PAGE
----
Never before have world order and global security been threatened by so many destabilizing factors—from the collapse of macroeconomic stability to nuclear proliferation, terrorism, and tyranny. Corruption, Global Security, and World Order reveals corruption to be at the very center of these threats and proposes remedies such as positive leadership, enhanced transparency, tougher punishments, and enforceable sanctions. Although eliminating corruption is difficult, this book’s careful prescriptions can reduce and contain threats to global security.
Contributors: Matthew Bunn (Harvard University), Erica Chenoweth (Wesleyan University), Sarah Dix (Government of Papua New Guinea), Peter Eigen (Freie Universität, Berlin, and Africa Progress Panel), Kelly M. Greenhill (Tufts University), Charles Griffin (World Bank and Brookings), Ben W. Heineman Jr. (Harvard University), Nathaniel Heller (Global Integrity), Jomo Kwame Sundaram (United Nations), Lucy Koechlin (University of Basel, Switzerland), Johann Graf Lambsdorff (University of Passau, Germany, and Transparency International), Robert Legvold (Columbia University), Emmanuel Pok (National Research Institute, Papua New Guinea), Susan Rose-Ackerma n (Yale University), Magdalena Sepúlveda Carmona (United Nations), Daniel Jordan Smith (Brown University), Rotimi T. Suberu (Bennington College), Jessica C. Teets (Middlebury College), and Laura Underkuffler (Cornell University).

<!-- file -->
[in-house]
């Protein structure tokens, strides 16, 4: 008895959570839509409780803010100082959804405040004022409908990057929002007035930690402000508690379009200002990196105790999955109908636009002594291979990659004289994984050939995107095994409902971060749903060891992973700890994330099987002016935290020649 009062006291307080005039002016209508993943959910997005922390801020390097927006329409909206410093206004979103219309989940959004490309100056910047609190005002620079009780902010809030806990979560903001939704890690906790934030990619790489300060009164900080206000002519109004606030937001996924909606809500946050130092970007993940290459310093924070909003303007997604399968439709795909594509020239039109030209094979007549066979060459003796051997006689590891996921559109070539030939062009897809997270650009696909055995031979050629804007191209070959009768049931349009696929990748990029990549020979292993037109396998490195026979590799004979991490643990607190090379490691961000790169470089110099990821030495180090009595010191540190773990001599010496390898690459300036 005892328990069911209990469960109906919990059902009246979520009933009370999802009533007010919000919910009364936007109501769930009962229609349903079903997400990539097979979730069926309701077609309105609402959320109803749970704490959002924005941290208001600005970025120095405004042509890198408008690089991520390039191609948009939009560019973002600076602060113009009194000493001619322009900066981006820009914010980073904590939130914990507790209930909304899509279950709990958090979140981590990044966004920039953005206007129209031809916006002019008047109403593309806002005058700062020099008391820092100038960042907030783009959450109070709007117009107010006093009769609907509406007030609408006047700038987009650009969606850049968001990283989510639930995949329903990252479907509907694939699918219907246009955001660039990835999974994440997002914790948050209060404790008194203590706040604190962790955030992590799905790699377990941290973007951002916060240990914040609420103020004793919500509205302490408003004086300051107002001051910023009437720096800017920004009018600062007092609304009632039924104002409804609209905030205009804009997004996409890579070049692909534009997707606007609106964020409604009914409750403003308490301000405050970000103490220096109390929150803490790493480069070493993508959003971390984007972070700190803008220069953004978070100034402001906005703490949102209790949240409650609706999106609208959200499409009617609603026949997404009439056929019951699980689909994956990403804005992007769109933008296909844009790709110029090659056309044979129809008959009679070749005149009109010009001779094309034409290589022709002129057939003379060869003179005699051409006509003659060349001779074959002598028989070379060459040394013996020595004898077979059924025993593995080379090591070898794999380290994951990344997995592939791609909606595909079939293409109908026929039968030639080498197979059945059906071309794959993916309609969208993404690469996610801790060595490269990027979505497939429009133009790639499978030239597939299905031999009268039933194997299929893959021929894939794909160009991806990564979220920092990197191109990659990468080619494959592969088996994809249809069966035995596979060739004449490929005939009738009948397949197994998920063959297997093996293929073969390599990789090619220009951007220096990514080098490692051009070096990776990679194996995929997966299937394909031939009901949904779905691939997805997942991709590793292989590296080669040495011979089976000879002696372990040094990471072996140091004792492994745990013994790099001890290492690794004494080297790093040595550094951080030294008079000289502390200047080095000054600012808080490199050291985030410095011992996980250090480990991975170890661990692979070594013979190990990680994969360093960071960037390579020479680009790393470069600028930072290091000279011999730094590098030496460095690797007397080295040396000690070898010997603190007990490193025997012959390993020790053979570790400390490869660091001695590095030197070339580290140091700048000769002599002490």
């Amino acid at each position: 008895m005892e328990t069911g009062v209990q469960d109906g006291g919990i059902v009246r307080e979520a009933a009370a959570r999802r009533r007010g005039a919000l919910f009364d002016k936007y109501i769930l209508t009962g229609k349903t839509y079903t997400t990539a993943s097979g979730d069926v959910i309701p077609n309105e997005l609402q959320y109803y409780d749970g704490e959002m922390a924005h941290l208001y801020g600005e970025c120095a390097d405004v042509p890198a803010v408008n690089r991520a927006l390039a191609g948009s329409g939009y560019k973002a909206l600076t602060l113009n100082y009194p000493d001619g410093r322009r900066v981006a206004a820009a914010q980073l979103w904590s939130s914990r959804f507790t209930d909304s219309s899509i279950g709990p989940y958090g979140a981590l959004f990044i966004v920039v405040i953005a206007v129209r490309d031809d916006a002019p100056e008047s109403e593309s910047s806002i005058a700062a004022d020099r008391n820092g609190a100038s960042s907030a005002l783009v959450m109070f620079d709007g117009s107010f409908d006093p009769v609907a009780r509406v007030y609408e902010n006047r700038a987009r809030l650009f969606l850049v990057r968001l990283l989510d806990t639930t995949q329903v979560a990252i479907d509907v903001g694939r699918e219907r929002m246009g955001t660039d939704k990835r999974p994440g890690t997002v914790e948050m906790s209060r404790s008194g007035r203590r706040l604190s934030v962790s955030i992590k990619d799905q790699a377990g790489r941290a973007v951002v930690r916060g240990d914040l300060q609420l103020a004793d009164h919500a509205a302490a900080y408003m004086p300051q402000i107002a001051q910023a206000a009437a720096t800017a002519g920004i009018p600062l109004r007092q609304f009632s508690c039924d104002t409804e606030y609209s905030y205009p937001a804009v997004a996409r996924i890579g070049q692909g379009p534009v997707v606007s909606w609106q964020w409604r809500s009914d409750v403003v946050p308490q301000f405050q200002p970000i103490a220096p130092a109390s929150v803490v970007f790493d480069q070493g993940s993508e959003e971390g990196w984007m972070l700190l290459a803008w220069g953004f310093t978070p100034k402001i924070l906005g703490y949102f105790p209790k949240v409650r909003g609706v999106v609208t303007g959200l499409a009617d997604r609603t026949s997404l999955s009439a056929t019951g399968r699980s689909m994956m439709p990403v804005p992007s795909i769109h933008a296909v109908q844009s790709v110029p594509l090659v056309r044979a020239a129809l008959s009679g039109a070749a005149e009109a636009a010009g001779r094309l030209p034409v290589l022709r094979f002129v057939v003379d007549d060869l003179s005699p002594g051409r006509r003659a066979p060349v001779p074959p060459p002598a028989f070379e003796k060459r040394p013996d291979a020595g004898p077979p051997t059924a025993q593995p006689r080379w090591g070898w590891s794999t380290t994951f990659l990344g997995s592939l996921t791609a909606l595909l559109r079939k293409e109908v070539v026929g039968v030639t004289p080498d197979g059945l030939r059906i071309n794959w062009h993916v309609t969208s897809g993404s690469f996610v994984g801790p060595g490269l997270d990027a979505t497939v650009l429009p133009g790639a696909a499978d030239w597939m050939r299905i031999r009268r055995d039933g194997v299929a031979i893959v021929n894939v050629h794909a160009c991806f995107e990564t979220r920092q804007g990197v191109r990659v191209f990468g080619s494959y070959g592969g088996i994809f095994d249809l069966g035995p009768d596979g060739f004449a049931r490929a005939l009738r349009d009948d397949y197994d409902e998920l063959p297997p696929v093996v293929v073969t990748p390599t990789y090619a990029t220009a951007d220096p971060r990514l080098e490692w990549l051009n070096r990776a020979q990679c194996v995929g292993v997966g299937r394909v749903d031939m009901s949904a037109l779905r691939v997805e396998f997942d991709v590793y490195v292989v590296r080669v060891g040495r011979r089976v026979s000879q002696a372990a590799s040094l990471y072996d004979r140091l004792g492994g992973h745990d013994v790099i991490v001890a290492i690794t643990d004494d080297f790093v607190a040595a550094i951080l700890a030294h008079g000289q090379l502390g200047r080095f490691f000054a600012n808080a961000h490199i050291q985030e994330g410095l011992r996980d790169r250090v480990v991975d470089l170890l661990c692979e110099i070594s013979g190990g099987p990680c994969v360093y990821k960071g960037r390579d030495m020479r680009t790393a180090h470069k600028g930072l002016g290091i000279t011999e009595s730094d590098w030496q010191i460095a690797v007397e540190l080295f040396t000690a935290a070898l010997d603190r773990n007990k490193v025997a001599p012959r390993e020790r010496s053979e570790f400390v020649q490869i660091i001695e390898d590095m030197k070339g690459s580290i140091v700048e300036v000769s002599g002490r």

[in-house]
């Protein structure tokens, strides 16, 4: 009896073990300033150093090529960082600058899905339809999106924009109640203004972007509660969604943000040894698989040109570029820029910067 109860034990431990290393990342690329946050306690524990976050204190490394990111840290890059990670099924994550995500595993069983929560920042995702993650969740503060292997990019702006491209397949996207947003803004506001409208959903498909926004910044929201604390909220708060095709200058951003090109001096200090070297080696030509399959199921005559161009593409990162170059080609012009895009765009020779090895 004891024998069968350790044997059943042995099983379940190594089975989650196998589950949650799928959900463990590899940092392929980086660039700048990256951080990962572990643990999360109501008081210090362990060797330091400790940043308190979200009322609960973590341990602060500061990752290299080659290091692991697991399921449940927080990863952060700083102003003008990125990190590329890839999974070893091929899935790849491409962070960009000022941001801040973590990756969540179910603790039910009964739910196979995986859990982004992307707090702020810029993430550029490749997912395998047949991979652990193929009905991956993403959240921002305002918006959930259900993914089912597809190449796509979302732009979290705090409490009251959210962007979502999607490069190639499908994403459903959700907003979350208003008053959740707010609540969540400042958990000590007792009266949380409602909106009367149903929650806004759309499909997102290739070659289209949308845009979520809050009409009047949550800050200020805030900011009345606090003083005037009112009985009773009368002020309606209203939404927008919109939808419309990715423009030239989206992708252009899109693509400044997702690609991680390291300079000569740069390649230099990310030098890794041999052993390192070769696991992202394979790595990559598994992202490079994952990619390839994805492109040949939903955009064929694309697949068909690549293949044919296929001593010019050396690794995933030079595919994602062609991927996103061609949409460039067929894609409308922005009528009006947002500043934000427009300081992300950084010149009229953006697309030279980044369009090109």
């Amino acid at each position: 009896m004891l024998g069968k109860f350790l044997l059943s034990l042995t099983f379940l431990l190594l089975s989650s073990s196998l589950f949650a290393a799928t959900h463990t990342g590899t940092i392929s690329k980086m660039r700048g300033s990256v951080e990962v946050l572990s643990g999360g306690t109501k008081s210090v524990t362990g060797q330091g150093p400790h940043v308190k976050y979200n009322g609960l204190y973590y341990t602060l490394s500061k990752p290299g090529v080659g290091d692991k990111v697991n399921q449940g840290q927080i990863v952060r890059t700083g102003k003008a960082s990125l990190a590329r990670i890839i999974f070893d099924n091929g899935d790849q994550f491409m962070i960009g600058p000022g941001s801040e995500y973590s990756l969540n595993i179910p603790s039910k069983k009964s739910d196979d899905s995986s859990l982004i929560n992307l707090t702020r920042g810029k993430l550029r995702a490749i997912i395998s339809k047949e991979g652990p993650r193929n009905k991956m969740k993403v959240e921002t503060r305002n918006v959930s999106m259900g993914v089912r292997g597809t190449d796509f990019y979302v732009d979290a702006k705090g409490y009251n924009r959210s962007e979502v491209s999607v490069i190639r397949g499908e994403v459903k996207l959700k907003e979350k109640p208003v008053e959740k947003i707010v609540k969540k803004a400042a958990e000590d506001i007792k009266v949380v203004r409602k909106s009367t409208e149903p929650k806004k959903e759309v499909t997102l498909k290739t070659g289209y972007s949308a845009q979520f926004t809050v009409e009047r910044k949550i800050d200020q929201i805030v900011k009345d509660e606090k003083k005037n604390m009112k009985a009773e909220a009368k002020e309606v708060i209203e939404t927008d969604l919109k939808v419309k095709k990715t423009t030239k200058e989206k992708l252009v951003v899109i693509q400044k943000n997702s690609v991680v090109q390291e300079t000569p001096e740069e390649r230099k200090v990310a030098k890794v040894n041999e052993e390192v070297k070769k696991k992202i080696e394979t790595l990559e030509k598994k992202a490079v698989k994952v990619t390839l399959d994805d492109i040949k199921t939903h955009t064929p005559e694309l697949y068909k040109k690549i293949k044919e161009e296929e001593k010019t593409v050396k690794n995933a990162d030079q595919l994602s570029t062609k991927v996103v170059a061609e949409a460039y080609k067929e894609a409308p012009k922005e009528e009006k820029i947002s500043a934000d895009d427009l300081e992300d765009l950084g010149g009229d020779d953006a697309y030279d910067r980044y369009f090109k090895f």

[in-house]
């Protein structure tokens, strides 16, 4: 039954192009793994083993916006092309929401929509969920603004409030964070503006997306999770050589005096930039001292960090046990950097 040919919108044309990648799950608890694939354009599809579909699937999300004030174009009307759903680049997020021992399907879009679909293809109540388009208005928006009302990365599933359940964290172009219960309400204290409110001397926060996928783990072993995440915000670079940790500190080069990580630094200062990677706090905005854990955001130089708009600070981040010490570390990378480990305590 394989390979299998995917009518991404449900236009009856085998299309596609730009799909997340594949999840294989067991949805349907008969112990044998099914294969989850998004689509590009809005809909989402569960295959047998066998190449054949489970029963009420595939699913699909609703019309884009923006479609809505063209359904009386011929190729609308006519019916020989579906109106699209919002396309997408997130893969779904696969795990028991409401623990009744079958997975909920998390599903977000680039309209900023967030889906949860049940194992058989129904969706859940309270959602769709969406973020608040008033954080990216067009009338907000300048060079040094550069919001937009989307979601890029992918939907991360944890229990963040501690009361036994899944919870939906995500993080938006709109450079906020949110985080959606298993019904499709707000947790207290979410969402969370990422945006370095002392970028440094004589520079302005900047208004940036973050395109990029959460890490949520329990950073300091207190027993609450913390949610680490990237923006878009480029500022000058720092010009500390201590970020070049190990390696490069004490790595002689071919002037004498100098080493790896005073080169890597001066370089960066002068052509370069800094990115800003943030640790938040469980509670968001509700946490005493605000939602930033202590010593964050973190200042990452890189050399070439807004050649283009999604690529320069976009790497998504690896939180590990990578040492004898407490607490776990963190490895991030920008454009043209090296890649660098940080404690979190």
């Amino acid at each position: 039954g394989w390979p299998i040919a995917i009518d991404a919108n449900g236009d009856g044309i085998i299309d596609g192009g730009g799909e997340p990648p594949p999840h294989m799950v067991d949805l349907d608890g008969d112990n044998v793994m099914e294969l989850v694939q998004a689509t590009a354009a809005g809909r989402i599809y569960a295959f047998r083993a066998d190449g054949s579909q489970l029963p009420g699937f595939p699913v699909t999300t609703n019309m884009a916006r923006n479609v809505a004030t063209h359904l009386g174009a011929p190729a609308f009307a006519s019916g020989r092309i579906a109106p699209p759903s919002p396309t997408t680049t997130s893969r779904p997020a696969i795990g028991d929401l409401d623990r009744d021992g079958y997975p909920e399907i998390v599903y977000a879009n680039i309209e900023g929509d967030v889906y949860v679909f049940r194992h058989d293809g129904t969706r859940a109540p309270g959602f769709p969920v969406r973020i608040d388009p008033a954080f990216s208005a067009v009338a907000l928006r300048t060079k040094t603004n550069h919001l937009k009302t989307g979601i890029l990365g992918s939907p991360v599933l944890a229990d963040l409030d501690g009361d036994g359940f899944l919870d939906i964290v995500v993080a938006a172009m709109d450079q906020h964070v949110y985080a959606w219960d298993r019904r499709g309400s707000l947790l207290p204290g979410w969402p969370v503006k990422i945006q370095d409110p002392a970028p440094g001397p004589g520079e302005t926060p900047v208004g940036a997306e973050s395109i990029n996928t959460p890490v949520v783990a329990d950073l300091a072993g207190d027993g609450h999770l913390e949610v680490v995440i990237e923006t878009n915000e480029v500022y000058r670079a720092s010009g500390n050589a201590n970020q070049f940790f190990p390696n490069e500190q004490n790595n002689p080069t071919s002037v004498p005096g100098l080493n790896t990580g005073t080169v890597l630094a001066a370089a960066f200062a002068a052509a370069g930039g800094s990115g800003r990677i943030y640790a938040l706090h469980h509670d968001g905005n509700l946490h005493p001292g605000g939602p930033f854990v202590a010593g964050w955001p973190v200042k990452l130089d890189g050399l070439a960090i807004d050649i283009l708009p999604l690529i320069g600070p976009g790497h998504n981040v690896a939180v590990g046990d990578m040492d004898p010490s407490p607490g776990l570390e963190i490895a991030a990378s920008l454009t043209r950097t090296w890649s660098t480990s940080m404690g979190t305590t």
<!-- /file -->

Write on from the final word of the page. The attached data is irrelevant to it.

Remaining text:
Michael E. O’Hanlon
September 1, 1997
Robert I. Rotberg is director of the Program on Intrastate Conflict and Conflict Resolution at Harvard University's Kennedy School of Government and president of the World Peace Foundation. He has written or edited numerous books, including China into Africa: Trade, Aid, and Influence (2008).